electron

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e·lec·tron

 (ĭ-lĕk′trŏn′)
n. Abbr. e
A stable elementary particle in the lepton class having a negative electric charge of 1 elementary unit (about 1.602 × 10-19 coulombs) and a mass of about 9.11 × 10-28 grams. Electrons are found in shells orbiting the nuclei of atoms and can also move freely through space as cathode rays in a cathode-ray tube or as beta particles emitted by radioactive nuclei, or flow in a current through a conducting material impelled by an electric potential difference.

electron

(ɪˈlɛktrɒn)
n
(Atomic Physics) a stable elementary particle present in all atoms, orbiting the nucleus in numbers equal to the atomic number of the element in the neutral atom; a lepton with a negative charge of 1.602 176 462 × 10–19 coulomb, a rest mass of 9.109 381 88 × 10–31 kilogram, a radius of 2.817 940 285 × 10–15 metre, and a spin of
[C19: from electro- + -on]

e•lec•tron

(ɪˈlɛk trɒn)

n.
1. an elementary particle that is a fundamental constituent of matter, having a negative charge of 1.602 x 10−19 coulombs, and existing independently or as the component outside the nucleus of an atom.
2. a unit of charge equal to the charge on one electron.
[1891; electr (ic) + -on1, as in ion, cation, anion]

e·lec·tron

(ĭ-lĕk′trŏn′)
A stable subatomic particle with a negative electric charge. Electrons spin about an atom's nucleus in orbits called shells. Electrons behave both as particles and as waves, and their motion generates electric and magnetic fields. Though the electron is the lightest subatomic particle, its charge is as great as that of a proton. See more at atom.

electron

1. One of the three basic subatomic particles. It is very light and orbits round the nucleus of an atom. It has a negative charge.
2. A subatomic particle carrying a negative charge.
ThesaurusAntonymsRelated WordsSynonymsLegend:
Noun1.electron - an elementary particle with negative chargeelectron - an elementary particle with negative charge
delta ray - an electron ejected from matter by ionizing radiation
free electron - electron that is not attached to an atom or ion or molecule but is free to move under the influence of an electric field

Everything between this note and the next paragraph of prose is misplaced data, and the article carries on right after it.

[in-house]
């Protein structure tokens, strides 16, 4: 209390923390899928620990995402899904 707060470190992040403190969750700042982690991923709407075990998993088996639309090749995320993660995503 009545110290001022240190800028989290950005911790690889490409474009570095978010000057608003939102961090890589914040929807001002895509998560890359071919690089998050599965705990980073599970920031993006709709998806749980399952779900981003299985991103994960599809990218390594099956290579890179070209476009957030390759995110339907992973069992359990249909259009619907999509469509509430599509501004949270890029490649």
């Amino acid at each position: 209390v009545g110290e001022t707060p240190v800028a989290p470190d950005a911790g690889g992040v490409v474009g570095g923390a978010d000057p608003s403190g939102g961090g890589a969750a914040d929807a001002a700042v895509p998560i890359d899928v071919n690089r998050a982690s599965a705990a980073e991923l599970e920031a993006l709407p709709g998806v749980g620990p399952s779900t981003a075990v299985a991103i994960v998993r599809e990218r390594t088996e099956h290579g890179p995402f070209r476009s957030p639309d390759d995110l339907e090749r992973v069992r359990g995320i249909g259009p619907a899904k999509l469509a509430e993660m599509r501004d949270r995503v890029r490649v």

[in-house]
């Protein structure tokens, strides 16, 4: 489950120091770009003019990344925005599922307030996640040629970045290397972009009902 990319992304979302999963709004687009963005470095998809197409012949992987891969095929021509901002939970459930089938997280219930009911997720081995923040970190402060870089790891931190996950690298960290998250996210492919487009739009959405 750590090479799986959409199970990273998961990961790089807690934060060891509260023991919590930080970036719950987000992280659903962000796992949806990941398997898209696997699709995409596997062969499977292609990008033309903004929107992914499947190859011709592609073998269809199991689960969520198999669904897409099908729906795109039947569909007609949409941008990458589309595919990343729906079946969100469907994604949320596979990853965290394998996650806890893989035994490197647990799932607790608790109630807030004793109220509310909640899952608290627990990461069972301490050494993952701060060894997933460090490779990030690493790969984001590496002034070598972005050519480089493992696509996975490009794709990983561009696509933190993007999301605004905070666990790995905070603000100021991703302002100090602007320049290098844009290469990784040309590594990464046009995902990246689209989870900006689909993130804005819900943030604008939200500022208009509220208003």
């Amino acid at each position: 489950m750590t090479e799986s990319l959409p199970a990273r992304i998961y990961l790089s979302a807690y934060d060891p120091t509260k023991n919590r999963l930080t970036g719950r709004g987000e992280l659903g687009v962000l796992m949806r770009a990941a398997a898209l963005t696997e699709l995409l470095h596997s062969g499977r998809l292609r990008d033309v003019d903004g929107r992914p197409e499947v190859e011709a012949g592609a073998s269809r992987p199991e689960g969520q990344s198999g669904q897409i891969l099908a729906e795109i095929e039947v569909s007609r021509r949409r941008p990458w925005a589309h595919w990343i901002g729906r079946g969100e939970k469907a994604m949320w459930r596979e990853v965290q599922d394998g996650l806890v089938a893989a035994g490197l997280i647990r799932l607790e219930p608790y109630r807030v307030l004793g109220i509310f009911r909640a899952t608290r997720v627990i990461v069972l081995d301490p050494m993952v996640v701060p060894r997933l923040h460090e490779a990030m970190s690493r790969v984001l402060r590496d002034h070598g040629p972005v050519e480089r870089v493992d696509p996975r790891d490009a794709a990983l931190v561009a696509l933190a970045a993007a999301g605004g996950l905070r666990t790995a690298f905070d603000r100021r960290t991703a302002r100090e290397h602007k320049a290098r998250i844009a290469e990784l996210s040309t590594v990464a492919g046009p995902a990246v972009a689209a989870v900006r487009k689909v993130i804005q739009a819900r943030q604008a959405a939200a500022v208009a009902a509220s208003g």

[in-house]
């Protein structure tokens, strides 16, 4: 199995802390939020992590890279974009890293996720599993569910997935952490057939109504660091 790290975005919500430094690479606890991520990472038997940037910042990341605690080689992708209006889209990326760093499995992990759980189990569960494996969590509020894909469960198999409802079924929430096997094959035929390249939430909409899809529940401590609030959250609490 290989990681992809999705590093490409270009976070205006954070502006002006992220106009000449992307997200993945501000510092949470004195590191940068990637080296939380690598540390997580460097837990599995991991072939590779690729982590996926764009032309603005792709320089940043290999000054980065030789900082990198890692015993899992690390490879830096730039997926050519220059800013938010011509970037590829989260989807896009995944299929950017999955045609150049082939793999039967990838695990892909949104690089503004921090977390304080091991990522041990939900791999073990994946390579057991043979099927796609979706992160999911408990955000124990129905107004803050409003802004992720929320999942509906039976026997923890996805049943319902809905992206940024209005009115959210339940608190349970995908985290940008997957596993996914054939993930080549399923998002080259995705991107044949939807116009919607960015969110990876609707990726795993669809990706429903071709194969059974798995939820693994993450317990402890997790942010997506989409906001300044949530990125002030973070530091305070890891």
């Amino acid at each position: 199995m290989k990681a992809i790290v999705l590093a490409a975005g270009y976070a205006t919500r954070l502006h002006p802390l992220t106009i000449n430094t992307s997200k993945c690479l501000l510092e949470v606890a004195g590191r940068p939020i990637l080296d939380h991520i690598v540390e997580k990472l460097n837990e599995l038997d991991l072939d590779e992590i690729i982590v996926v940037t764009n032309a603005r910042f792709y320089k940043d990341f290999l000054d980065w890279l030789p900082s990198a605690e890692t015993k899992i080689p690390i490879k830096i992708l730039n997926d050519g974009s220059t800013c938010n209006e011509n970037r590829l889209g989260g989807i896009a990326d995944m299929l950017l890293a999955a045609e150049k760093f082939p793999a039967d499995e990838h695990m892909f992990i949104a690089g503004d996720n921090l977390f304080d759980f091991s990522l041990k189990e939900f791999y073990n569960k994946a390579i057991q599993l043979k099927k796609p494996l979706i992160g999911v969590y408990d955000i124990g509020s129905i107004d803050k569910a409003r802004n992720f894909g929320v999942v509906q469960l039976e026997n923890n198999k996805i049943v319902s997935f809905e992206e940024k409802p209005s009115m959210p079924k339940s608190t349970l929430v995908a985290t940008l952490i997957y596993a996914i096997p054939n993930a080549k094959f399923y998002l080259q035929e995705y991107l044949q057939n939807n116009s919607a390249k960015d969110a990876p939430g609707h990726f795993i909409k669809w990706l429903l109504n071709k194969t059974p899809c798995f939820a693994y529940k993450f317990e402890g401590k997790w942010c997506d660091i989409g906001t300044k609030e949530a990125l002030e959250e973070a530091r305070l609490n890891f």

lepton - an elementary particle that participates in weak interactions; has a baryon number of 0
photoelectron - an electron that is emitted from an atom or molecule by an incident photon
valence electron - an electron in the outer shell of an atom which can combine with other atoms to form molecules
Translations
إلكترونإلِكْترون
elektron
elektron
elektrono
elektron
elektroni
elektron
elektron
rafeind
電子
전자
elektronaselektronikaelektroniniselektroninis paštas
elektrons
elektron
electrão
electron
elektrón
elektron
elektron

electron

[ɪˈlektrɒn]
A. Nelectrón m
B. CPD electron camera Ncámara f electrónica
electron gun Ncañón m de electrones
electron microscope Nmicroscopio m electrónico

electron

[ɪˈlɛktrɒn] nélectron m

electron

nElektron nt

electron

:
electron beam
electron camera
nElektronenkamera f
electron gun
nElektronenkanone f

electron

[ɪˈlɛktrɒn] nelettrone m

electron

(iˈlektron) noun
a very small particle within the atom.
electronic (eləkˈtronik) adjective
1. worked or produced by devices built or made according to the principles of electronics. an electronic calculator.
2. concerned or working with such machines. an electronic engineer.
ˌelectronic ˈmail noun
(also e-mail, ~email) the system of sending messages by computer; the information sent this way.
electronics (eləkˈtroniks) noun singular
the branch of science that deals with the study of the movement and effects of electrons and with their application to machines etc.

e·lec·tron

n. electrón, partícula diminuta de carga eléctrica negativa.
___ beamshaz de electrones.
References in periodicals archive ?
The most significant among Sinanoy-lu's theories were "Many Electron Theory of Atoms and Molecules" (1961), "Solvophobic Theory "(1964), "Network Theory" (1974), "Microthermodynamics" (1981) and "Valency Interaction Formula Theory" (1983).
The Electron-Vacuum Coupling Force in the Dirac Electron Theory and its Relation to the Zitterbewegung.
Bohr had foreseen the need for quantum theory when investigating the electron theory of metals for his 1911 doctoral dissertation.

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